What would a change of government mean to how the E-Borders scheme is implemented?


I’ve been wondering if there will be any changes in the plan to make the E-Borders programme compulsory for sailors and motorboaters if – or should we say when – the government changes next year.

E-Borders requires commercial carriers and eventually independent individuals leaving or entering the UK to send electronically passport and other details to the UK Border Agency within 24 hours of departure or arrival. It was rolled out by airlines last month, ferry companies are next and then it will be on to the likes of you and me in our boats with the aim of fully implementing the scheme by 2014.

The Royal Yachting Association has being trying to make bureaucrats realise that sailing plans change and entering details about voyages online 24 hours beforehand is none too practical. But whether that objection is sinking in, who knows.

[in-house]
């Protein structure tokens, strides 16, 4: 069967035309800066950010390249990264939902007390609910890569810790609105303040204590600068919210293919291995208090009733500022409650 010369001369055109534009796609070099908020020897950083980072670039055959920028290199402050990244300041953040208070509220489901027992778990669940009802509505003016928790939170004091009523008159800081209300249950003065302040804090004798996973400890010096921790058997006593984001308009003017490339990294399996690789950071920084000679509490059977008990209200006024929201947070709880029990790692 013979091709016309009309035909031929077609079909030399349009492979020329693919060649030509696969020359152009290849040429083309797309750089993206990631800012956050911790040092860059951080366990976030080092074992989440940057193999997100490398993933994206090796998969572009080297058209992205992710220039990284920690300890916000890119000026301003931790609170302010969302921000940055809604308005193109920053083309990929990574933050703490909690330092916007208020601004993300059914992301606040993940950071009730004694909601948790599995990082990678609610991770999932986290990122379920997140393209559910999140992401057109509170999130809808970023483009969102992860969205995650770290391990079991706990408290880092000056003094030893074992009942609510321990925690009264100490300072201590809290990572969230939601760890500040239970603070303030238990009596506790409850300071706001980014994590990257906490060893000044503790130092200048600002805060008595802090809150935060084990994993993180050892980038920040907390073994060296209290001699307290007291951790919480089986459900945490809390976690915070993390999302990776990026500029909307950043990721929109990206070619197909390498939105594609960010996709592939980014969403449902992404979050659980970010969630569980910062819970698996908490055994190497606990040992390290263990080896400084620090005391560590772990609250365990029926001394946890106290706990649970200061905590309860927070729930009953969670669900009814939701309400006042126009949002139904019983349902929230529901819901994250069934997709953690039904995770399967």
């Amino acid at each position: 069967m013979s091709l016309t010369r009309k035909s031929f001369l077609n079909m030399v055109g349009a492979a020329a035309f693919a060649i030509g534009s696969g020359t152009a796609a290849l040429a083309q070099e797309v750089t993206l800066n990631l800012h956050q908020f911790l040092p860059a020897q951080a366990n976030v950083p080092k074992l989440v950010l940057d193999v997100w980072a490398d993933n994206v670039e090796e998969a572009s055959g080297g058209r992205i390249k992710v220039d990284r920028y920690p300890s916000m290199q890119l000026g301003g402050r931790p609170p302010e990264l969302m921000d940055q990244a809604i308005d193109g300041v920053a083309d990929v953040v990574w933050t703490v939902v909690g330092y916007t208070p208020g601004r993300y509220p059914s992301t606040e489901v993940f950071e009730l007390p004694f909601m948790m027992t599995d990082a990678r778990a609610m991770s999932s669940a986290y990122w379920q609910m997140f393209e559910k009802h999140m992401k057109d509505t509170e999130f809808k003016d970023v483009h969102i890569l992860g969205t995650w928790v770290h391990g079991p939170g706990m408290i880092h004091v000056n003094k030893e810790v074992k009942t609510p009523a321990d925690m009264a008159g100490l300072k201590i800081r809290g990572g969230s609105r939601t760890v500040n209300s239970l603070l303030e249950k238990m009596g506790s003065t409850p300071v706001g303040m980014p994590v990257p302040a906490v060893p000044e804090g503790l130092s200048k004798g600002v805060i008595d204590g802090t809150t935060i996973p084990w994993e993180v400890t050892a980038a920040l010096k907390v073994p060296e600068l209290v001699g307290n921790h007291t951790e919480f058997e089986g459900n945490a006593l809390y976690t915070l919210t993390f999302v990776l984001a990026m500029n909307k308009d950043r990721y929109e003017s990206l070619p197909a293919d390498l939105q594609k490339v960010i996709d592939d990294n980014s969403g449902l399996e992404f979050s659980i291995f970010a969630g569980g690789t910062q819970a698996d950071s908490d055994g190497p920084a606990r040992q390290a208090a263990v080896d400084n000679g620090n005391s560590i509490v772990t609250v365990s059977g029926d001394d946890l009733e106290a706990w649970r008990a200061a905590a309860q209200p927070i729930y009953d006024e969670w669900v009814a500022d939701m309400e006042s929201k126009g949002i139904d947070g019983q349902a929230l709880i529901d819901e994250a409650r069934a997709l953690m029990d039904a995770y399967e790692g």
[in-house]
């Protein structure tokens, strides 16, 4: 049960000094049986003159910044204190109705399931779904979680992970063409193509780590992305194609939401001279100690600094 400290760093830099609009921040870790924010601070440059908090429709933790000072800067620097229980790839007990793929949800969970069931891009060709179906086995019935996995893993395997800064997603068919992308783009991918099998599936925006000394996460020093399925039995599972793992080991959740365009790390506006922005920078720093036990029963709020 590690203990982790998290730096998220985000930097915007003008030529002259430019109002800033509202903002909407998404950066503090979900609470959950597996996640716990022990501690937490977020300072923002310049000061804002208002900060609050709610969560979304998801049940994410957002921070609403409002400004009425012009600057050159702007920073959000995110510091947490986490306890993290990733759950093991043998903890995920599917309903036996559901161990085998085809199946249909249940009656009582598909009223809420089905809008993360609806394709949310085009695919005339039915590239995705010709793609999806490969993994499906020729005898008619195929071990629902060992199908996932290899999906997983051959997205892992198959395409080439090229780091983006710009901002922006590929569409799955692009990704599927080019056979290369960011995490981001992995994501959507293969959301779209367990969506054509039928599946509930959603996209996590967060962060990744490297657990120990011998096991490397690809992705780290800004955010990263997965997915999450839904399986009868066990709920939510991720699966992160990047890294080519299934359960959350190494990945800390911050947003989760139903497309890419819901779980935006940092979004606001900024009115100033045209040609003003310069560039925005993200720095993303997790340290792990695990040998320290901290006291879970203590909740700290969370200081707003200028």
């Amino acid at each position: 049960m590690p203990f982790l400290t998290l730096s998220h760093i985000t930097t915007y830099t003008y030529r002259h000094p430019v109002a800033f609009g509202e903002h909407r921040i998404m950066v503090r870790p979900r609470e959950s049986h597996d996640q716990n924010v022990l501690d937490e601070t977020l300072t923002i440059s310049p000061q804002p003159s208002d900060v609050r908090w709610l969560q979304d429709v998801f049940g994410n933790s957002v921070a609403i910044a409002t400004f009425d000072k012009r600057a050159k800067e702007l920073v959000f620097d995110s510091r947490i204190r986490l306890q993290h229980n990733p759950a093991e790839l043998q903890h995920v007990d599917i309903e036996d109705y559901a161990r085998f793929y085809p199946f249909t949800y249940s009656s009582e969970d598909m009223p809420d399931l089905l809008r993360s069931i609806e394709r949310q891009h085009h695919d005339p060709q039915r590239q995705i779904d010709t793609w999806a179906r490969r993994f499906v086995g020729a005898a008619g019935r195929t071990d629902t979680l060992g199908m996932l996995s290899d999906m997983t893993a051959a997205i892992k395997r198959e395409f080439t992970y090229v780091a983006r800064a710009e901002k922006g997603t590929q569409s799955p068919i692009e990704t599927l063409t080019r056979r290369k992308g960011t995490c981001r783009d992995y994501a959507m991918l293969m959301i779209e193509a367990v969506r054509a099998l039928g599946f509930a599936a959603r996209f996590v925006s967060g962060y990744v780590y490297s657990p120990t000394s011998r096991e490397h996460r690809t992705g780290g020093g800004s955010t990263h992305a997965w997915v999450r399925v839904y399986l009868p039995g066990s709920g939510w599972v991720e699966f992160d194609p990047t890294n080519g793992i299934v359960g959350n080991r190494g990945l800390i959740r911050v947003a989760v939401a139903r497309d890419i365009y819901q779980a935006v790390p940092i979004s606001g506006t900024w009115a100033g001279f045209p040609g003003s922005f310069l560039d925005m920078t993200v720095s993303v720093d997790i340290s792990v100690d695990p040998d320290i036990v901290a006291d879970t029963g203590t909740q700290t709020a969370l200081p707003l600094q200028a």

Gus Lewis, the legal manager of the RYA tells me that it’s still all rather foggy. He admits: “Our ongoing work is to establish exactly what they have in mind. It is still incredibly vague; the government haven’t published any details about how it will apply to recreational boaters.”

But he agrees that part of the motivation of E-Borders is, as you might imagine, political as it was a Labour manifesto pledge in 2005. One slight glimmer of hope is that while Lewis believes a new government will soldier on with E Borders “they have said they will do it smaller and cheaper”.

Which means that the RYA have a year or two to convince officials to save money and hassle by being a little more flexible or even excluding the minuscule number of border movements on private boats.

Sometimes I do wonder how much clout the RYA really has with government, and if big issues such as this, that matter enormously to most boaters, are getting as much devotion and application as Olympic sailing.

In this case, I hope so, because I have a doomy feeling that E-Borders could be the back door through which compulsory registration eventually arrives.